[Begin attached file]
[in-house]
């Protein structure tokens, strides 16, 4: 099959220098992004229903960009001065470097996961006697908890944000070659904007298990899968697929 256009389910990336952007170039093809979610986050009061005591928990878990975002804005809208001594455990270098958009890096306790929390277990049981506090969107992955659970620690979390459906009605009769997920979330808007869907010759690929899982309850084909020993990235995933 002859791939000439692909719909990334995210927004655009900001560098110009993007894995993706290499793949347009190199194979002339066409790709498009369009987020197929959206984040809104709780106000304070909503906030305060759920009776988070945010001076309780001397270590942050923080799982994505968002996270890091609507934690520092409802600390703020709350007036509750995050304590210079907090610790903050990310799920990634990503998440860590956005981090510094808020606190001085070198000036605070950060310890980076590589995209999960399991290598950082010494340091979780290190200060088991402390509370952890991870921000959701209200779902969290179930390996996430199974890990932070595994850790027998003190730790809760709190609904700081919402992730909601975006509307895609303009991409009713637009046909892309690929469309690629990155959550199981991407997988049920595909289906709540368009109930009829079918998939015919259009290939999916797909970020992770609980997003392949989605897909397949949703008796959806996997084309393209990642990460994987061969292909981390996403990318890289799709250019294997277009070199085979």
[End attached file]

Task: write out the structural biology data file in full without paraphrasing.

[in-house]
């Protein structure tokens, strides 16, 4: 099959220098992004229903960009001065470097996961006697908890944000070659904007298990899968697929 256009389910990336952007170039093809979610986050009061005591928990878990975002804005809208001594455990270098958009890096306790929390277990049981506090969107992955659970620690979390459906009605009769997920979330808007869907010759690929899982309850084909020993990235995933 002859791939000439692909719909990334995210927004655009900001560098110009993007894995993706290499793949347009190199194979002339066409790709498009369009987020197929959206984040809104709780106000304070909503906030305060759920009776988070945010001076309780001397270590942050923080799982994505968002996270890091609507934690520092409802600390703020709350007036509750995050304590210079907090610790903050990310799920990634990503998440860590956005981090510094808020606190001085070198000036605070950060310890980076590589995209999960399991290598950082010494340091979780290190200060088991402390509370952890991870921000959701209200779902969290179930390996996430199974890990932070595994850790027998003190730790809760709190609904700081919402992730909601975006509307895609303009991409009713637009046909892309690929469309690629990155959550199981991407997988049920595909289906709540368009109930009829079918998939015919259009290939999916797909970020992770609980997003392949989605897909397949949703008796959806996997084309393209990642990460994987061969292909981390996403990318890289799709250019294997277009070199085979």